With the SPCA at full capacity, the shelter’s staff are being faced with some very difficult decisions.
More than 100 cats live at the shelter – 60 of those are kittens under three months old – and the cages are full.
Kittens, sometimes several to a cage are waiting anxiously for a home as more and more pour into the facility each week.
Dedicated SPCA staff say they cannot physically hold that volume of cats and that bringing more in would impact the quality of life for the other cats currently in the shelter.
They may have to put down some of the animals by lethal injection.
Sick kittens (with curable infections) and older cats will be the first to go.
Last weekend alone, 12 cats were brought into the shelter but only two were adopted.
The SPCA’s adoptions volunteer administrator Kara Harris is making a strong push this month to see that at least some of these cats get good homes.
“We want to work harder to market adoptions,” she said. “We adopt maybe one to four animals a week and we would like to double that.
“When we reach capacity, there is only so much space here. It’s so sad but it is a reality with small shelters – there are only so many animals we can take in – which is why we are pushing adoptions right now – so we won’t have to euthanize.”
Typically, the Bermuda SPCA will only euthanize cats with serious behavioural problems or incurable diseases like feline AIDS and Leukemia, but with the steady influx of cats the fear is that relatively healthy cats will also be put down.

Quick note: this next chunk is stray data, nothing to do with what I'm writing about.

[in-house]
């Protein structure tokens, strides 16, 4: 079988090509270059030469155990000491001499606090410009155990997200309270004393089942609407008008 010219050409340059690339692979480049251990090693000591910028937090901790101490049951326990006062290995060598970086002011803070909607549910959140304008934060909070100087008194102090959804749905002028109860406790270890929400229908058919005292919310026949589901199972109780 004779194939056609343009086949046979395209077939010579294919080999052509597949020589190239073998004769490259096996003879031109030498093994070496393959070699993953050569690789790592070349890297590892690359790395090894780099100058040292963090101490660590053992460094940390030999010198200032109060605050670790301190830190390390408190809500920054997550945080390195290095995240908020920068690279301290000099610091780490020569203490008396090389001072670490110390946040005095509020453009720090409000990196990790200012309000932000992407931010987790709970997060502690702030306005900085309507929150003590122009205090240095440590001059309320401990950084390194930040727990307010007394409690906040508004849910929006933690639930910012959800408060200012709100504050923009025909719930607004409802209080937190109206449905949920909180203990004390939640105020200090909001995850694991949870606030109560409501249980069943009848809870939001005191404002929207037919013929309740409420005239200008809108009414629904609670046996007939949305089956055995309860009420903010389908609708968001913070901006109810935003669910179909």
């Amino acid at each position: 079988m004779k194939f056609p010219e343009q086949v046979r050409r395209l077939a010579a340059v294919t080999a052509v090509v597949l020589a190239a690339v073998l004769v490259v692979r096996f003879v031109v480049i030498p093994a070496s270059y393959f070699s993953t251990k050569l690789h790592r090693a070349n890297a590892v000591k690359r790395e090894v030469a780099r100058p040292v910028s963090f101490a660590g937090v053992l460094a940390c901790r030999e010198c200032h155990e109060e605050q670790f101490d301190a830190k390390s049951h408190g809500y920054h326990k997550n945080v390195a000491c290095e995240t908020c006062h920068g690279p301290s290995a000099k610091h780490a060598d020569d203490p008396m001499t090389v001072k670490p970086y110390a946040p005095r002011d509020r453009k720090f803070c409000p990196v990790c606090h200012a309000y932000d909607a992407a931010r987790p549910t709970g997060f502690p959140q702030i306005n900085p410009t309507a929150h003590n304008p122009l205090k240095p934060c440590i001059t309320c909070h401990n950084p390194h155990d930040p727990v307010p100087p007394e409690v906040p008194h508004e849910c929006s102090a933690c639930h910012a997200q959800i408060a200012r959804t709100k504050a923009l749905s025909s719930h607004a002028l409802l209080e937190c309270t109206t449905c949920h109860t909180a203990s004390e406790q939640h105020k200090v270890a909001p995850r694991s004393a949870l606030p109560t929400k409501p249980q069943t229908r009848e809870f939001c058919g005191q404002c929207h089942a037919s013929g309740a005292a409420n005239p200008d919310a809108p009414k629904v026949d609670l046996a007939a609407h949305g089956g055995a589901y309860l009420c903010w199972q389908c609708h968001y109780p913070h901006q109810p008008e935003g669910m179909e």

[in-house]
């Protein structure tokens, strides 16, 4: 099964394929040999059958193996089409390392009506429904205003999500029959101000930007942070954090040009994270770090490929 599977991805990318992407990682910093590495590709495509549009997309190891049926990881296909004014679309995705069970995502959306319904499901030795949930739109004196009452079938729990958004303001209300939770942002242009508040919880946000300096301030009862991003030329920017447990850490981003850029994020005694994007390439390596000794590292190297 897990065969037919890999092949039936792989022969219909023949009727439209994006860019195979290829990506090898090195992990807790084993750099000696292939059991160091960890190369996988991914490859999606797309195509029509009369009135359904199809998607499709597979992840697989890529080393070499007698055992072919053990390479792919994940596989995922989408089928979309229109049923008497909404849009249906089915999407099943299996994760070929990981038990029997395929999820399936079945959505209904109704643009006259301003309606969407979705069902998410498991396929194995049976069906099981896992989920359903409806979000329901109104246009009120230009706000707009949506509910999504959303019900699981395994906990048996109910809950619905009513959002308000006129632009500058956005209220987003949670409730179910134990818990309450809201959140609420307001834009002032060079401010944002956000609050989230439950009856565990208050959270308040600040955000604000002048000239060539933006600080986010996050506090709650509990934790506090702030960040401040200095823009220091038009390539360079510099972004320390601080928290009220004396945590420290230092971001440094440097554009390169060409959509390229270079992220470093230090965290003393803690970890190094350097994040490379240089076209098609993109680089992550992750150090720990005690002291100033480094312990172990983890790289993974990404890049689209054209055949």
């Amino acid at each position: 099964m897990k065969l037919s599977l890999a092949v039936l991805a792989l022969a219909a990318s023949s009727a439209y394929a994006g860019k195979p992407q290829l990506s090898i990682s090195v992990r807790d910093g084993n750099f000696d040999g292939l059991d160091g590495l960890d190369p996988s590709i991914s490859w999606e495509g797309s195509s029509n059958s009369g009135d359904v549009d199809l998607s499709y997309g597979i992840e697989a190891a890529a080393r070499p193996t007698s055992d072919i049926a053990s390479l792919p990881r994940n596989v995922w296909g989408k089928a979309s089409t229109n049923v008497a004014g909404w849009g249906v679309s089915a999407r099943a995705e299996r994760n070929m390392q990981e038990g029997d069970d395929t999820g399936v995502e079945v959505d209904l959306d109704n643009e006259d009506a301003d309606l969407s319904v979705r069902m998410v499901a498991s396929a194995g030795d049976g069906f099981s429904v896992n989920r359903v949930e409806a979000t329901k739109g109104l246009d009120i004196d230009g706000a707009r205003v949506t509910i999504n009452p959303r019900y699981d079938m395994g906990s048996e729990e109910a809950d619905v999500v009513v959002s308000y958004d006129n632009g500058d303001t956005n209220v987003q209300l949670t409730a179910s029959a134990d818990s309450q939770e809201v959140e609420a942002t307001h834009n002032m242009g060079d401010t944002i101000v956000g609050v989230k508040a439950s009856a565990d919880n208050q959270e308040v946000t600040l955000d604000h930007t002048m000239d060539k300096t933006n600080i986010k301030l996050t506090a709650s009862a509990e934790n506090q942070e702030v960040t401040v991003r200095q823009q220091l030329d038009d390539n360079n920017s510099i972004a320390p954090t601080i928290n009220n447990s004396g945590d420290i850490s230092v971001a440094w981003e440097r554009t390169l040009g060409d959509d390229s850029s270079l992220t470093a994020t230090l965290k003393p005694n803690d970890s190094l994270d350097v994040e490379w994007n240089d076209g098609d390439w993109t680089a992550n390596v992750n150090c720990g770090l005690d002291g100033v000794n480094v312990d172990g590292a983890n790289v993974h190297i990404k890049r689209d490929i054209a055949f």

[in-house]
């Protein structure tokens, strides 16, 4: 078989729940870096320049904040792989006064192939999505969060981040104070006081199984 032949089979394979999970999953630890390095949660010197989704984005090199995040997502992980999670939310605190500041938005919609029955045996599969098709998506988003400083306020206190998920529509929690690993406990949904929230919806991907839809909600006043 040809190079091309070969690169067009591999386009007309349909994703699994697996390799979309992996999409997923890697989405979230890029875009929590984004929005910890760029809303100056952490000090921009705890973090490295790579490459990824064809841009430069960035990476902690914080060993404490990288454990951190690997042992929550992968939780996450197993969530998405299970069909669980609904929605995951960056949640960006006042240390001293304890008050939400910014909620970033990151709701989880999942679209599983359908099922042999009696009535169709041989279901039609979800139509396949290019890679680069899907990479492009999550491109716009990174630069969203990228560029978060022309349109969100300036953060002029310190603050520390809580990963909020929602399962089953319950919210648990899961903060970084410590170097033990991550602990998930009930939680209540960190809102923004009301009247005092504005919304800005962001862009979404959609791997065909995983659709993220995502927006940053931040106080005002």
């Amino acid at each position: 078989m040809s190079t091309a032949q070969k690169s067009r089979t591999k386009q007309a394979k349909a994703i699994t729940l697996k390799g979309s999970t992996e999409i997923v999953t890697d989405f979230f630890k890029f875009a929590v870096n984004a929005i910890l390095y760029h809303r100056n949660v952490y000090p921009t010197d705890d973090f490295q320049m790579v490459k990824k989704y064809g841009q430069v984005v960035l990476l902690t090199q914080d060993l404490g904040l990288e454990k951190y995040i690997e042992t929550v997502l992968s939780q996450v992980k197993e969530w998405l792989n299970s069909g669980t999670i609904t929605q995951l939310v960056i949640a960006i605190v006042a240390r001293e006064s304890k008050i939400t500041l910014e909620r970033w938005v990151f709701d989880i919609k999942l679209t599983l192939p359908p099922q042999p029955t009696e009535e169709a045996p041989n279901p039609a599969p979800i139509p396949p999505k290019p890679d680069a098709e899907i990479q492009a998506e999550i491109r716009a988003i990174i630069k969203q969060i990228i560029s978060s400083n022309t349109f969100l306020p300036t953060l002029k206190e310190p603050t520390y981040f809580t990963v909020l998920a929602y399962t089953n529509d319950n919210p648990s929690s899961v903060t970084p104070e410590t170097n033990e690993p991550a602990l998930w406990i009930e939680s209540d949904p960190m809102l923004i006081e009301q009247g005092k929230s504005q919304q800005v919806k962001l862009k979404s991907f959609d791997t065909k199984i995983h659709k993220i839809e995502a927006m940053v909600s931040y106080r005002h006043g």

One of the ways the SPCA hopes to increase adoptions is by creating profile cards of each animal.
Ms Harris explained: “The profile cards would have a picture of the animal, it’s name, age and how long it’s been here, along with their individual personality – whether they’re good with children, other animals, etc.
“That way a person can determine if that animal would be a good match for their household.
“When people come to a shelter looking for a cat it is daunting as to know where to start looking as we have so many. These profile cards will help connect a person with a specific animal.”
The shelter is also coming up with more creative ways to name their cats.
“Right now we are focusing on 50’s and 60’s pop culture names such as Laverne and Shirley, or the gang from the Archie comics,” said Ms Harris. “It helps to give them an identity.”
She added that this huge volume of cats currently at the SPCA shows that some people are still choosing not to spay and neuter their cats.
“The main issue is people not having their pets spayed and neutered,” Ms Harris said. “In seven years a female cat and her offspring can produce 420,000 cats.
“There are also a lot of people who leave them here because they are leaving the island. But what they don’t realize is that it could be a lot easier for them to take the animal with them.”
The SPCA usually charges an adoption fee of $100 for a kitten and $50 for a cat. This goes towards covering the cost of the cat while it was in the SPCA.
But because they are at capacity right now they are offering 50 per cent off the adoption fee.
The SPCA is also looking for more volunteers.
“A big part of having all these cats is that they do need to be socialized – especially if we want to find them homes,” said Ms Harris. “So we are asking for more volunteers just to be there to love, cuddle and socialize the cats.”
There are also three dogs, 18 rabbits and a Cockatoo available for adoption.